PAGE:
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I have been learning python for some time now. While starting this "learning python" endeavor I decided to learn the latest and greatest 3.1 version of python. I regret this decision now because I wanted to try my hands on some of the python web development frameworks & it looks like many of them do not support 3.1 yet & it looks like it might take them years to support the new version of Python especially Django and TurboGears. This is really disappointing. Therefore, SO users, do you have any recommendation for a web framework for me that runs on 3.1 and supports some of the modern (I guess I will never learn ;-)) web framework features like MVC/ORM/URL Routing/Caching etc. Many thanks for your response.

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I think this is the good question, although I am suggesting you for python2.7. +1 –  YOU Apr 2 '10 at 3:15
It'll come, but yeah, webdev isn't there in Py3k yet. It is disappointing, and frustrating; we still don't even have a WSGI standard that works yet. –  bobince Apr 2 '10 at 16:02

5 Answers 5

up vote 1 down vote accepted

Python 2.6 and Python 3.1 are really not all that different, I simply suggest you learn both, especially since both branches of Python are going to coexist for a while... so best to just learn the slight differences. The document "What's New in Python 3.0" explains most of the differences between 2.6 and 3.0.

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How about trying Python2.7?, many of python 3.x features are backported to 2.7 recently, like OrderedDict, faster io modules, set comprehensions, dict comprehensions, etc...

And Python 2.7 is running no problem at all with django 1.2 trunk version in my experience.

In my opinion, learning new framework will take more time than switching from Python2.x to Python3.x, So choose one framework, and just keep using python 2.x and switch it to 3.x when the time come.

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Very true about the difference in the time to learn a different framework vs switching from Python 2.x to 3.x –  Echo Apr 2 '10 at 16:10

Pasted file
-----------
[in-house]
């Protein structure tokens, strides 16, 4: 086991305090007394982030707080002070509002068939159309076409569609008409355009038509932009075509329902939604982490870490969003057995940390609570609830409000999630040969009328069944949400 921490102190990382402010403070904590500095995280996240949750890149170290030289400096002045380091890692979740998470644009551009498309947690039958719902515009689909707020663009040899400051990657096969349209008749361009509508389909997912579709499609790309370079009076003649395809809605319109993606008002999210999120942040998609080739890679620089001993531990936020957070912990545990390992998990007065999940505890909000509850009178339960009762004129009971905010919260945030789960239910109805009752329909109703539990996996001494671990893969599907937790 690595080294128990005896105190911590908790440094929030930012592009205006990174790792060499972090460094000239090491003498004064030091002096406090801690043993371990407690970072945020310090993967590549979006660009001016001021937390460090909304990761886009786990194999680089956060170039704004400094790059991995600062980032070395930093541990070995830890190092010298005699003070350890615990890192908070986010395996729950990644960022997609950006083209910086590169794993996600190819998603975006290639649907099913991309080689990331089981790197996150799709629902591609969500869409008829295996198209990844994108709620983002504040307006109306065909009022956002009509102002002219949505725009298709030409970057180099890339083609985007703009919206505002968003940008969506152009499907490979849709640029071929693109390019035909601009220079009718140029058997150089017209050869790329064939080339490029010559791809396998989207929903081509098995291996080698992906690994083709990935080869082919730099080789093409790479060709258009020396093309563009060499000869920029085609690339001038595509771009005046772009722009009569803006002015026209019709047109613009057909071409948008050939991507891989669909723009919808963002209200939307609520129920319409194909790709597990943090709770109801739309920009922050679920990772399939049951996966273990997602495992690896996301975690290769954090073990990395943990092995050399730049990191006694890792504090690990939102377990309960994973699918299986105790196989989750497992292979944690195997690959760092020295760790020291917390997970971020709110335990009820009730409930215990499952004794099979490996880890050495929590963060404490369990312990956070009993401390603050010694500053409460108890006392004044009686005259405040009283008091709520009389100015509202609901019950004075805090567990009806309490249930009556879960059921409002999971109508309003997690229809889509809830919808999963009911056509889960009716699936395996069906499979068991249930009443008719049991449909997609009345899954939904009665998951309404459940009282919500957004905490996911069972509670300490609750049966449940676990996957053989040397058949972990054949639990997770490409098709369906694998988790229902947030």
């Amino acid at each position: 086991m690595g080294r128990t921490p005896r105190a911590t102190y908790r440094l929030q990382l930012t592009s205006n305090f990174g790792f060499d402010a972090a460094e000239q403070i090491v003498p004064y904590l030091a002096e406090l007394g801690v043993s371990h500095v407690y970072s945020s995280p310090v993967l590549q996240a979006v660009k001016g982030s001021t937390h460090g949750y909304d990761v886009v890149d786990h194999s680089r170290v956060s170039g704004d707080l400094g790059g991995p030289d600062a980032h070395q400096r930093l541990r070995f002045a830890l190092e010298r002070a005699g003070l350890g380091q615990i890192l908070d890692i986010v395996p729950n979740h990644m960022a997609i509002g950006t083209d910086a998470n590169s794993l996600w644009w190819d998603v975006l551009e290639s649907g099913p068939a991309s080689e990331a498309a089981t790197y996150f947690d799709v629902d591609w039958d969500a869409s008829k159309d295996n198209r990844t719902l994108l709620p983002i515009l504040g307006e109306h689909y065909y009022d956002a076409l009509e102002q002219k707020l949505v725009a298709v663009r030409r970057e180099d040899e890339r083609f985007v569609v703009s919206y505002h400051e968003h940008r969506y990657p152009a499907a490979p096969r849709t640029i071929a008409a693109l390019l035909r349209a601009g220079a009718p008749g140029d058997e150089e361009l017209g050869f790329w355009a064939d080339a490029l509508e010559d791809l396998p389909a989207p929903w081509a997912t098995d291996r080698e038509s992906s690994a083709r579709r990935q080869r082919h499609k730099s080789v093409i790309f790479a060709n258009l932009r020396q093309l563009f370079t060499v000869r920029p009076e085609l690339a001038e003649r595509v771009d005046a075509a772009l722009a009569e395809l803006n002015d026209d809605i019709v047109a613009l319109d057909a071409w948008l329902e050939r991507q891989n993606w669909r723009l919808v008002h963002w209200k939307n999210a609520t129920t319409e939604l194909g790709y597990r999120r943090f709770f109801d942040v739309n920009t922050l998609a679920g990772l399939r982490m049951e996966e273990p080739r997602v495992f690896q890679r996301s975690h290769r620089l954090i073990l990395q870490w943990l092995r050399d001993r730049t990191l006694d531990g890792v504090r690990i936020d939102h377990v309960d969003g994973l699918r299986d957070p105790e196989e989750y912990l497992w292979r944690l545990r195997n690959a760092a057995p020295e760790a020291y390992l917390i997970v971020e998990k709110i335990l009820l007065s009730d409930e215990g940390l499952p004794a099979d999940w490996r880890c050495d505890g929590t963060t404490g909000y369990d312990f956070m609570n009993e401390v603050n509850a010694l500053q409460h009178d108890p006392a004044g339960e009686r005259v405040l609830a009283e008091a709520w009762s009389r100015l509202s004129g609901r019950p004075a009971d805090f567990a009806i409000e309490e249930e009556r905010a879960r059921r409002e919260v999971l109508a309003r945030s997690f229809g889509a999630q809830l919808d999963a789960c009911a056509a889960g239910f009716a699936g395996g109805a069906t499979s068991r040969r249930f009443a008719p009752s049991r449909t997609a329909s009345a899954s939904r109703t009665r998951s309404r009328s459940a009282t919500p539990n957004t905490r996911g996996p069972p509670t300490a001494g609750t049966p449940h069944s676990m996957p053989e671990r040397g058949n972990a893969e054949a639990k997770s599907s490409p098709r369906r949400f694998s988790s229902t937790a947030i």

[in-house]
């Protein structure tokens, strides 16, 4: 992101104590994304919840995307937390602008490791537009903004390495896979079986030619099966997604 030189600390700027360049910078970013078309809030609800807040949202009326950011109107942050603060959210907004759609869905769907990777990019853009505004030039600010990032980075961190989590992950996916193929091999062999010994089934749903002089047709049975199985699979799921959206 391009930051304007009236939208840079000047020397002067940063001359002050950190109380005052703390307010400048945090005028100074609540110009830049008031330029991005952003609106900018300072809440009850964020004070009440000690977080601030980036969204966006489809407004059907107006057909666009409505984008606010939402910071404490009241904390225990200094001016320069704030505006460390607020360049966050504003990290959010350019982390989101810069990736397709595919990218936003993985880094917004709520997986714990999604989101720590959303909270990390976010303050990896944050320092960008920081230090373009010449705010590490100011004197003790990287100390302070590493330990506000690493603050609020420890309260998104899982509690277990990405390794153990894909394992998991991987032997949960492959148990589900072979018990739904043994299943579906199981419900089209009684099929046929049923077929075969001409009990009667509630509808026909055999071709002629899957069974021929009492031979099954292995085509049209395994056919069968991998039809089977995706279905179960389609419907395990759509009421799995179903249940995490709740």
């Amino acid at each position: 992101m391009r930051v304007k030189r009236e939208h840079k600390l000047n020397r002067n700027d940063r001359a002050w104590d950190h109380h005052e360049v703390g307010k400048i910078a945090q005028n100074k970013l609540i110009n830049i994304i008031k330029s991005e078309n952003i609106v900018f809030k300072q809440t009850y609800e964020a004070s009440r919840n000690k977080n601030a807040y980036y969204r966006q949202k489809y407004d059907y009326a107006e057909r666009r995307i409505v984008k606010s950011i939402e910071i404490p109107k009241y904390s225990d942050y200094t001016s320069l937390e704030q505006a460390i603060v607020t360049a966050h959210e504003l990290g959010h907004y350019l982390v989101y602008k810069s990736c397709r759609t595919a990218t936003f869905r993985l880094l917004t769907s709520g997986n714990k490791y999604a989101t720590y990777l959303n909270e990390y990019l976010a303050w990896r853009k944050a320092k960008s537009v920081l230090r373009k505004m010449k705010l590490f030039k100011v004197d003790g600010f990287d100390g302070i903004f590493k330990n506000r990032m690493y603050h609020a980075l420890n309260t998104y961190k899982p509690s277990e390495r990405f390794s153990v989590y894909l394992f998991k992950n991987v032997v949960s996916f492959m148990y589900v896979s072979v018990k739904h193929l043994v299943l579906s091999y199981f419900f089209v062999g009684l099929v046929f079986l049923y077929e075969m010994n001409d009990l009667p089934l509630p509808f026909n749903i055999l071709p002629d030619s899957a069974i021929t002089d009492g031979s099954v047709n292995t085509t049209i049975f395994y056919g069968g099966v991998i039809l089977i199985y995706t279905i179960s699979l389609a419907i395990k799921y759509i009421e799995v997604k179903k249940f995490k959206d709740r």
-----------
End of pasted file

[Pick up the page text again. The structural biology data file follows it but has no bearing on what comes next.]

Like the others, I would suggest you start with Python 2.6.x -- Python 2.7 will be released this summer although you can grab an alpha or beta version today.

Although Python 3.x is backwards-incompatible with 2.x, Python syntax isn't going to be unrecognizable... pretty much everything is very similar to 2.x, but it's easy to break code when print changes from a statement to a function. So don't worry about Python 3 for now. As others have mentioned, you can get started right away with plenty of web frameworks that work in Python 2.x.

Also, just because of the numbering, do NOT be fooled in thinking that Python 2 is obsolete in any way nor can you follow the timeline serially. In other words, Python 2.7 will be newer than both Python 3.0 and 3.1. (3.2 won't be released until the end of this year.) Again, Python 2 has NOT been EOL'd -- both 2.x and 3.x are being developed actively.

The industrial world still runs on Python 2.x; the appearance of 3.x is a reminder that the next generation is here, and this is the time that all of the lower-level infrastructure and frameworks should begin their porting work so that we'll all eventually migrate.

If you want to find out more about the relationships between Python 2, Python 3, and the changes/differences between the two as well as the timeline and migration, you can check out this online article I wrote earlier this year:

"Python 3: The Evolution of a Programming Language"

I also gave a talk on this same subject at PyCon 2010 in February. You can access the video and the slide preso here:

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CherryPy 3.2 (still being worked on) will run on Python 3.x

Bottle can also run on Python 3.x after using 2to3 on it. Easy to do and it does work. However, Bottle is not a 'complete framework' but it is easy to use.


I have used Bottle in Python 3.1, stackless python 3.1 to be specific, for a game that I am slowly working on. But at work, I am just using Python 2.6 And soon I will be using Webpy.

The site I work on is in PHP, but when I need to add a new feature, that I can easily separate from all the PHP code, I will do it in python. Even though I work with PHP almost everyday and use Python only a few times a month, I still can get things done faster in Python than PHP :)

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There is ( are) actually a Django port to Py3k.


I can also remember quite good of having read a thread about a University project of porting Django to py3k, on the django-developers mailing-list, but I can't find the thread at the moment.

EDIT Oh here it is:


The project is lead by students at the University of Toronto. :-)


Querying for something like "Django py3k port" brings up some useful results.

Also look at these URLs:

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